DEAR READERS: In a recent article in the Minneapolis Star Tribune about Somali-Americans establishing a community in Shakopee, Minnesota, reporter Liz Sawyer notes the need for “halal meats such as chicken legs, diced beef, goat and camel -- a Middle Eastern delicacy.”
Now progressive Muslim communities, with the help of some imams, animal protection organizations and veterinary experts, are seeking to ensure that the slaughtering of animals for consumption is in accord with Muslim beliefs. This movement, begun by my late friend, the internationally renowned Imam Al-Hafiz B.A. Masri, promotes the adoption of pre-slaughter stunning to render the animals totally unconscious before the blood vessels in their throats are severed with just one stroke. This is because of the relatively recent scientific discovery of other blood vessels -- especially in young kids and lambs -- that are not severed because they course through the neck vertebrae and are protected by the bone. This means that unconsciousness and death are protracted because there is still some circulation to the brain. Total decapitation, as I have witnessed with goats being ritually slaughtered by Sikhs, is more humane than traditional halal (dhabihah) and kosher (shechita) slaughter. But decapitating larger animals such as cattle and camels is more problematic.
According to Gail Eisnitz with the Humane Farming Association, "Rendering farm animals unconscious prior to bleeding and butchering them is far less inhumane than allowing them to slowly and consciously bleed to death. Stunning also reduces the possibility that the animals have sensibility during the butchering process. We encourage the Muslim community to institute stunning as a routine practice if slaughter is being conducted."
Slaughtering without stunning first is no longer done in many countries, such as Sweden, Denmark and Germany.
DEAR DR. FOX: We have been told here in Florida that canine flu is a danger to our dogs, and we should get our pups vaccinated.
My girl, a 7-year-old cairn terrier mix, does not go to dog parks and just takes walks in the neighborhood. However, we do travel occasionally, usually once every month or so, and board her. Having someone watch her in our home is not an option.
What is your advice on getting the vaccine? -- P.R., Wellington, Florida
DEAR P.R.: In principle, I am not opposed to the appropriate and judicious use of vaccinations in disease prevention in humans and other animals. But as I document in my article on vaccination risks and benefits on my website, DrFoxVet.net, the precautionary principle should be applied to minimize potential adverse reactions and diseases in the category of vaccinosis.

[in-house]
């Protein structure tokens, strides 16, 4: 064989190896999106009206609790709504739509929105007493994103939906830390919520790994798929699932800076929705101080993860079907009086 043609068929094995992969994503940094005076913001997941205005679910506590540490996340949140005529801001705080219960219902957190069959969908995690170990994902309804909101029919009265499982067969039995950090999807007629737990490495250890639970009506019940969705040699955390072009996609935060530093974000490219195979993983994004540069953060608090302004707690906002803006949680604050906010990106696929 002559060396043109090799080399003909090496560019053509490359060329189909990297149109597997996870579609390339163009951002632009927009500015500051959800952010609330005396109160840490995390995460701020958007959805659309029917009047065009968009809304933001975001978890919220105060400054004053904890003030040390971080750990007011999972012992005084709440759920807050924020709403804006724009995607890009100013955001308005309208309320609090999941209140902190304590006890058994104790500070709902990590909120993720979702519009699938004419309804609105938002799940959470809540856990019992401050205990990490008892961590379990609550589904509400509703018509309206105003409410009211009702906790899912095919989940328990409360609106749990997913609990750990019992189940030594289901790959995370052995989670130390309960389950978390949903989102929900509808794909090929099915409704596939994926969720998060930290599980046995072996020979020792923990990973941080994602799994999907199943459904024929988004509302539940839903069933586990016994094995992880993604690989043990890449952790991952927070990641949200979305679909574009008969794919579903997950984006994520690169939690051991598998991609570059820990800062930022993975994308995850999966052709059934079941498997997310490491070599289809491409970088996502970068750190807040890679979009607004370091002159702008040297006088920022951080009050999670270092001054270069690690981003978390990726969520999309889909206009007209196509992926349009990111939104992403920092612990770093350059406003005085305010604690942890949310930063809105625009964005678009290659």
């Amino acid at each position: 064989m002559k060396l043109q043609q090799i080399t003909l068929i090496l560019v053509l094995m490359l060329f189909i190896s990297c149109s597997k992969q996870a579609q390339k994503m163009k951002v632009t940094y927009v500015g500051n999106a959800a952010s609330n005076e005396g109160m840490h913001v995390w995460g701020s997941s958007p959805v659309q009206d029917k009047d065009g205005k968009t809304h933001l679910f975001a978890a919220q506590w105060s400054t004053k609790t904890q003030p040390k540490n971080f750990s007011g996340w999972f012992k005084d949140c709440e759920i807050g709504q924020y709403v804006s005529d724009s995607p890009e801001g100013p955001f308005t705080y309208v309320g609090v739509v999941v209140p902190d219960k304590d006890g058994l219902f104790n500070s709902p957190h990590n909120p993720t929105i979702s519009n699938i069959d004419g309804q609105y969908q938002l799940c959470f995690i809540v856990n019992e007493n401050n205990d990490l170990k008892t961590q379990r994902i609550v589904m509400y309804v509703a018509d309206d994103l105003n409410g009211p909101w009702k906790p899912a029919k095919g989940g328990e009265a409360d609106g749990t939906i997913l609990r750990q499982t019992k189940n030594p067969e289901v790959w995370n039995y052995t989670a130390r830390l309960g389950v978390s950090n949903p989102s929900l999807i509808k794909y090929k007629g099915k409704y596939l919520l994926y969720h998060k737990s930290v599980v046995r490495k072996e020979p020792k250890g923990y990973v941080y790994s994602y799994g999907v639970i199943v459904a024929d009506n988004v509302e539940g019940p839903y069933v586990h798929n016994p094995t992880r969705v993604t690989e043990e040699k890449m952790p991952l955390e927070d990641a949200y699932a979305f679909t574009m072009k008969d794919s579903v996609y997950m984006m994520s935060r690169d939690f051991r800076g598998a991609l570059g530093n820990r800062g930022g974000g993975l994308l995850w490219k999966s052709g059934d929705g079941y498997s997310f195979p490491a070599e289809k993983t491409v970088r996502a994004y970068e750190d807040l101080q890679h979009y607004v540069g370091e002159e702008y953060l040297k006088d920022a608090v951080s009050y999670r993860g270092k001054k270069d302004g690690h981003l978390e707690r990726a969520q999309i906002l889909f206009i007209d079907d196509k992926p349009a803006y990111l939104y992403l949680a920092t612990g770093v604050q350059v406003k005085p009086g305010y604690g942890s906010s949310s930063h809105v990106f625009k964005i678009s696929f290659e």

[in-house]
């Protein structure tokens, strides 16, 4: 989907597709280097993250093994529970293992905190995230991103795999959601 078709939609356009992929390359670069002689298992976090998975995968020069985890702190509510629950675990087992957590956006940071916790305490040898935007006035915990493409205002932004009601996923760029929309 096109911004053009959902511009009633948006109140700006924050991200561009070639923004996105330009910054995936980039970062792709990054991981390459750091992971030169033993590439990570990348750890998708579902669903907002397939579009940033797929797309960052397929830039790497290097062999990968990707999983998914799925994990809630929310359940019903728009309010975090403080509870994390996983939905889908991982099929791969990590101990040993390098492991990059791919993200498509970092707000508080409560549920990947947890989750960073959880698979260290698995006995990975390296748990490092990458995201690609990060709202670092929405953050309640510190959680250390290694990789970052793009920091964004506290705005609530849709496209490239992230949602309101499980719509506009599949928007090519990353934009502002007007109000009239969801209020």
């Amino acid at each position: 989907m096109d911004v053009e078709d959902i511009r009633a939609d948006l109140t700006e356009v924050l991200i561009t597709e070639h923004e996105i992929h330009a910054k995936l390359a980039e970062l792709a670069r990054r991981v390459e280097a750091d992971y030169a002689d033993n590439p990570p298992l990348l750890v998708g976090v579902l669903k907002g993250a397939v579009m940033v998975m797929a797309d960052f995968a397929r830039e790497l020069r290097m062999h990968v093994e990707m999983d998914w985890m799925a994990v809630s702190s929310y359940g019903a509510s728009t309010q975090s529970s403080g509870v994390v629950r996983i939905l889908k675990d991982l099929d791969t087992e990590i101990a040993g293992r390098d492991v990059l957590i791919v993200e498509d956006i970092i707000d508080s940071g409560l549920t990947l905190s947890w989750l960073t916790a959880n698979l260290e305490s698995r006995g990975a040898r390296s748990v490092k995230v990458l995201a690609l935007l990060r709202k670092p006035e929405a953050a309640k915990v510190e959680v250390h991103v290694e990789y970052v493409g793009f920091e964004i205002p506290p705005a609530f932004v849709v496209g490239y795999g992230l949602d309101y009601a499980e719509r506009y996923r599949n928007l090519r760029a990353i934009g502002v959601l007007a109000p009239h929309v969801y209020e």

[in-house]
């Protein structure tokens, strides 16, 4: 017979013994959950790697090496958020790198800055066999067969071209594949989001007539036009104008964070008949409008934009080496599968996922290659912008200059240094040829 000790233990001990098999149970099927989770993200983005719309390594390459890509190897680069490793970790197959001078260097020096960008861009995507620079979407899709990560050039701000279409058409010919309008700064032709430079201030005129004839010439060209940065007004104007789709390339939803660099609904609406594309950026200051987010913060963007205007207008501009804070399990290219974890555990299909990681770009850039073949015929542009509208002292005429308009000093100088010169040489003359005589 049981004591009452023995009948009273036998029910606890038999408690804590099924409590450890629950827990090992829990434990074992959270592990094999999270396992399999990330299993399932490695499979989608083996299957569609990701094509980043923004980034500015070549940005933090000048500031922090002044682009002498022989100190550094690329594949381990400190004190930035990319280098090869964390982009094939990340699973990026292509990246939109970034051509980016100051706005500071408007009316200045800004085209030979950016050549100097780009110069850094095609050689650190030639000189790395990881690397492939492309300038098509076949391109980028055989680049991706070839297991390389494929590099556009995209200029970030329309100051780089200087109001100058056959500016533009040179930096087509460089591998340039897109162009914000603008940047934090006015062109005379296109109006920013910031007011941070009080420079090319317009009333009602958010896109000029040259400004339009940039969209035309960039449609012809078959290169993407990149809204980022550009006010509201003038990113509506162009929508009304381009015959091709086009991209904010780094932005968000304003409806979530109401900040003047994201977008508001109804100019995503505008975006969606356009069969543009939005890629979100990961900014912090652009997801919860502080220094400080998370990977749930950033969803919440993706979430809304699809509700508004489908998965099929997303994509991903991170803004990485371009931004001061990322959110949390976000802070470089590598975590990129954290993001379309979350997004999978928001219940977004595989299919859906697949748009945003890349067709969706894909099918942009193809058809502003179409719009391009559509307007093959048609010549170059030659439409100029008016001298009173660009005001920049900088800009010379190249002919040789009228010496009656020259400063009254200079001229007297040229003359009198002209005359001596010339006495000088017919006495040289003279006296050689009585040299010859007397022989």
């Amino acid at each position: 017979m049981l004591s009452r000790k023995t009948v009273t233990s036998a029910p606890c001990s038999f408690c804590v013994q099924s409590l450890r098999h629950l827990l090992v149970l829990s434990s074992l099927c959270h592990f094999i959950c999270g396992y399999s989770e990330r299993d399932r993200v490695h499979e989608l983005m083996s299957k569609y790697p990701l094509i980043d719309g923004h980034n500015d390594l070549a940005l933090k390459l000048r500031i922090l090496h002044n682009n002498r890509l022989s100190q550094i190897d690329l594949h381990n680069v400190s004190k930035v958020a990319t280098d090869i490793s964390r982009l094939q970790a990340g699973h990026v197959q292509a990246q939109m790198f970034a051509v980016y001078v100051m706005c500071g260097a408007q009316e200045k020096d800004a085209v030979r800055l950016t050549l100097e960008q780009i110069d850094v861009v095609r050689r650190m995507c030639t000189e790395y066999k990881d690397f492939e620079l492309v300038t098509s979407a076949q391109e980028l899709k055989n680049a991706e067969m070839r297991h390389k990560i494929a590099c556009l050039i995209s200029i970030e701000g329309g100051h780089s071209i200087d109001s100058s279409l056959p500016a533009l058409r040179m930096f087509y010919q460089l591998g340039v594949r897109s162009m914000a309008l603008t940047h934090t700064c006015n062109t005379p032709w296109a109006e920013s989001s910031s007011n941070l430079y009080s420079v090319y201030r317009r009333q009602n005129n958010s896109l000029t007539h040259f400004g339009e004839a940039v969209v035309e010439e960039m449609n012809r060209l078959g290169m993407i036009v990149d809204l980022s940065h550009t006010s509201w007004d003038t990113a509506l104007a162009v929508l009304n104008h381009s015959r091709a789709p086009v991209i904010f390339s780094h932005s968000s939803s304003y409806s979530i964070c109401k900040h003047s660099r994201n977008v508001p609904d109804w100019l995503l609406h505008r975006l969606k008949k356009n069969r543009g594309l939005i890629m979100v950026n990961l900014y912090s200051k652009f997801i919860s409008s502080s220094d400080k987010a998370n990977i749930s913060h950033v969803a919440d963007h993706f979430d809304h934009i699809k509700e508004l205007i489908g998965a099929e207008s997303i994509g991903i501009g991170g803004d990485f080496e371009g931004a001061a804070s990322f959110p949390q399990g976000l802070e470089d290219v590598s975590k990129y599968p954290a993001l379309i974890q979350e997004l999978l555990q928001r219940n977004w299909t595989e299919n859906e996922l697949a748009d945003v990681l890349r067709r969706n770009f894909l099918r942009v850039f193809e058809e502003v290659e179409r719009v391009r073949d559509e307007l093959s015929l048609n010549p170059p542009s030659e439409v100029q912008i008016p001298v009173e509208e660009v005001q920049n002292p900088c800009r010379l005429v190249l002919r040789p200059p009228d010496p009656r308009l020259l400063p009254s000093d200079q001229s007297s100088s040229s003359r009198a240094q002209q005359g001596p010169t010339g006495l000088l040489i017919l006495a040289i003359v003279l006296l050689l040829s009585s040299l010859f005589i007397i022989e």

The dog boarding facility may insist on certain vaccines being up to date, but it should accept blood titers showing good levels of protection even if some duration of vaccination dates have expired.
Very often, these are not needed, but some vaccines are short-lived, and taking blood titers for them is a waste of money. Kennel cough is one, and canine influenza vaccine may also only give short-term protection -- in part because new strains tend to evolve. I would give your dog the flu vaccine only if your veterinarian says that this is a problem in your community at this time. If the boarding facility insists regardless, you may want to find a kennel for your dog that is more reasonable and informed about vaccinations. If one or more vaccines are called for, always separate the mandatory rabies vaccination from other vaccinations by two to three weeks, never vaccinate a sick animal and, because of the added stress of boarding, get all shots done two to three weeks before the drop-off date.
There are currently two canine influenza strains -- neither of which, to date, can infect humans. The signs of this illness in dogs are cough, runny nose, fever, lethargy, eye discharge and reduced appetite. The severity of illness associated with canine flu in dogs can range from no signs to severe illness resulting in pneumonia and sometimes death.
Canine influenza H3N8 virus originated in horses, spread to dogs and can now spread between dogs. The H3N8 equine influenza (horse flu) virus has been known to exist in horses for more than 40 years. In 2004, however, cases were reported in the United States in greyhounds. The H3N2 canine influenza virus, diagnosed in dogs in 10 central and southern states in May 2017, is an avian flu virus that mutated to infect dogs. H3N2 viruses have also been reported to infect cats. Canine influenza, a H3N2 virus, was first detected in dogs in South Korea in 2007 and has since been reported in China and Thailand. It was first detected in the United States in April 2015.
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